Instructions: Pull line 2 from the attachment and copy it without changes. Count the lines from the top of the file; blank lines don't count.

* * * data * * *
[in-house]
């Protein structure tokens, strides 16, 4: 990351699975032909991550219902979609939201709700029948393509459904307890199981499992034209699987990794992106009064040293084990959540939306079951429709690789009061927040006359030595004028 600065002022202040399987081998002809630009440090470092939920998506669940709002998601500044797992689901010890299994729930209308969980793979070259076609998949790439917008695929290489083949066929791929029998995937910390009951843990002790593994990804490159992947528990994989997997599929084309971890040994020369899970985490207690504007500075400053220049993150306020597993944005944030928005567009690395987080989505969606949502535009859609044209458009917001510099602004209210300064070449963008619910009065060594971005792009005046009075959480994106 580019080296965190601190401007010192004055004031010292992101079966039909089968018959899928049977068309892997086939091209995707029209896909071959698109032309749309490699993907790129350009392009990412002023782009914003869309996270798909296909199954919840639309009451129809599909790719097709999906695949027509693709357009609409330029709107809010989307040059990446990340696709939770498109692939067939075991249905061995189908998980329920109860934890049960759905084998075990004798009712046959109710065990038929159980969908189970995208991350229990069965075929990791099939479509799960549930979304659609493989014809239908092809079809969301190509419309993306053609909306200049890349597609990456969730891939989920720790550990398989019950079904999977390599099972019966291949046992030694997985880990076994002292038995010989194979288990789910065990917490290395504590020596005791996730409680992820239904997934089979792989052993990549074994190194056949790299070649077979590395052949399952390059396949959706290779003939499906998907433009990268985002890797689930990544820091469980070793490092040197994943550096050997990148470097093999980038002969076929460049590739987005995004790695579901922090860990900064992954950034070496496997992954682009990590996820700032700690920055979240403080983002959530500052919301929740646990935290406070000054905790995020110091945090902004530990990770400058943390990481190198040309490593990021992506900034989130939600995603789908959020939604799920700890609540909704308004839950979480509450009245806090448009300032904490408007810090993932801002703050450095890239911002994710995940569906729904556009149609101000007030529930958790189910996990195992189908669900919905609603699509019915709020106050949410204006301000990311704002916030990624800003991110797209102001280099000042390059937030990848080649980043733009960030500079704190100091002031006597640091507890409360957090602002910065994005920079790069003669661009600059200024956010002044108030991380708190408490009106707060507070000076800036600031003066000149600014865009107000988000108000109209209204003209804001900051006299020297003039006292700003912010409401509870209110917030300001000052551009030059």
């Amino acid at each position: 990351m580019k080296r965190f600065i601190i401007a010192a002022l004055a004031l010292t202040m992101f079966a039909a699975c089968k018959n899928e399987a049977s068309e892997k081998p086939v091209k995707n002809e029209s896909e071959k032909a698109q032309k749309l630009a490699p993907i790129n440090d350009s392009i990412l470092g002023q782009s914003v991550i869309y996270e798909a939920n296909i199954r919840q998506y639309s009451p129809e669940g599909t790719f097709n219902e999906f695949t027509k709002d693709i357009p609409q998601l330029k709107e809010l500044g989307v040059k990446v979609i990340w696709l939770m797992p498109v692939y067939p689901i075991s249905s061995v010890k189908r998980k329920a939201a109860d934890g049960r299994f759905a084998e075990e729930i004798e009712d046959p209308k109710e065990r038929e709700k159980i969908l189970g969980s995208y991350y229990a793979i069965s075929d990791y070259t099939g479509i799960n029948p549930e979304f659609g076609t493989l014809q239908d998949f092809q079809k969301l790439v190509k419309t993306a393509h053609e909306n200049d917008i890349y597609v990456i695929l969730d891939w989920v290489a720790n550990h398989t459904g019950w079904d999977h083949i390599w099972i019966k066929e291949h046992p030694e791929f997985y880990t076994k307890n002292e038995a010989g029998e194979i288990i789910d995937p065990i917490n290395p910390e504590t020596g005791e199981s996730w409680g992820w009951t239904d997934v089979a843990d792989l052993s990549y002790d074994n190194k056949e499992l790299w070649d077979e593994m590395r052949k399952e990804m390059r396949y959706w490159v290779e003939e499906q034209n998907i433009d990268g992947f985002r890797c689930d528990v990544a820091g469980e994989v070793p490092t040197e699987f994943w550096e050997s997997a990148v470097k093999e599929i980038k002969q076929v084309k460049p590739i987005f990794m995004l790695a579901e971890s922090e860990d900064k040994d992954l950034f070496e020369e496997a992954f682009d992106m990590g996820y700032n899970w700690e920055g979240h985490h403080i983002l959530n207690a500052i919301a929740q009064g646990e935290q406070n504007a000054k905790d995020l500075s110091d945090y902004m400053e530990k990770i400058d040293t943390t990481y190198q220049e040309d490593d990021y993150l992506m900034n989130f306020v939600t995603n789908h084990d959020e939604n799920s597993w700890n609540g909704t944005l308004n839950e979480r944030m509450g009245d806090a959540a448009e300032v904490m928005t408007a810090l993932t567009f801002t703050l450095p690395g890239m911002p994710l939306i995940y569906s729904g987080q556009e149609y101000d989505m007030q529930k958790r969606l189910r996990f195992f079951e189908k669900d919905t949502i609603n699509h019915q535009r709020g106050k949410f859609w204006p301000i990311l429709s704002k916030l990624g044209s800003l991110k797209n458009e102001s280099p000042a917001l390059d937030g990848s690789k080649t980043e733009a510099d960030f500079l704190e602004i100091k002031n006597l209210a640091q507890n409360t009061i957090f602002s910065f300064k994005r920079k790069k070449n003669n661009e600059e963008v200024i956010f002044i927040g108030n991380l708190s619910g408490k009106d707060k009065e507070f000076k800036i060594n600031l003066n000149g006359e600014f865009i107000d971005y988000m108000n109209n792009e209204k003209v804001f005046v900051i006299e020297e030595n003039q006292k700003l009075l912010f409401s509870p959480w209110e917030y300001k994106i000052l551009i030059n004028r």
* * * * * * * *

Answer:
């Protein structure tokens, strides 16, 4: 990351699975032909991550219902979609939201709700029948393509459904307890199981499992034209699987990794992106009064040293084990959540939306079951429709690789009061927040006359030595004028 600065002022202040399987081998002809630009440090470092939920998506669940709002998601500044797992689901010890299994729930209308969980793979070259076609998949790439917008695929290489083949066929791929029998995937910390009951843990002790593994990804490159992947528990994989997997599929084309971890040994020369899970985490207690504007500075400053220049993150306020597993944005944030928005567009690395987080989505969606949502535009859609044209458009917001510099602004209210300064070449963008619910009065060594971005792009005046009075959480994106 580019080296965190601190401007010192004055004031010292992101079966039909089968018959899928049977068309892997086939091209995707029209896909071959698109032309749309490699993907790129350009392009990412002023782009914003869309996270798909296909199954919840639309009451129809599909790719097709999906695949027509693709357009609409330029709107809010989307040059990446990340696709939770498109692939067939075991249905061995189908998980329920109860934890049960759905084998075990004798009712046959109710065990038929159980969908189970995208991350229990069965075929990791099939479509799960549930979304659609493989014809239908092809079809969301190509419309993306053609909306200049890349597609990456969730891939989920720790550990398989019950079904999977390599099972019966291949046992030694997985880990076994002292038995010989194979288990789910065990917490290395504590020596005791996730409680992820239904997934089979792989052993990549074994190194056949790299070649077979590395052949399952390059396949959706290779003939499906998907433009990268985002890797689930990544820091469980070793490092040197994943550096050997990148470097093999980038002969076929460049590739987005995004790695579901922090860990900064992954950034070496496997992954682009990590996820700032700690920055979240403080983002959530500052919301929740646990935290406070000054905790995020110091945090902004530990990770400058943390990481190198040309490593990021992506900034989130939600995603789908959020939604799920700890609540909704308004839950979480509450009245806090448009300032904490408007810090993932801002703050450095890239911002994710995940569906729904556009149609101000007030529930958790189910996990195992189908669900919905609603699509019915709020106050949410204006301000990311704002916030990624800003991110797209102001280099000042390059937030990848080649980043733009960030500079704190100091002031006597640091507890409360957090602002910065994005920079790069003669661009600059200024956010002044108030991380708190408490009106707060507070000076800036600031003066000149600014865009107000988000108000109209209204003209804001900051006299020297003039006292700003912010409401509870209110917030300001000052551009030059």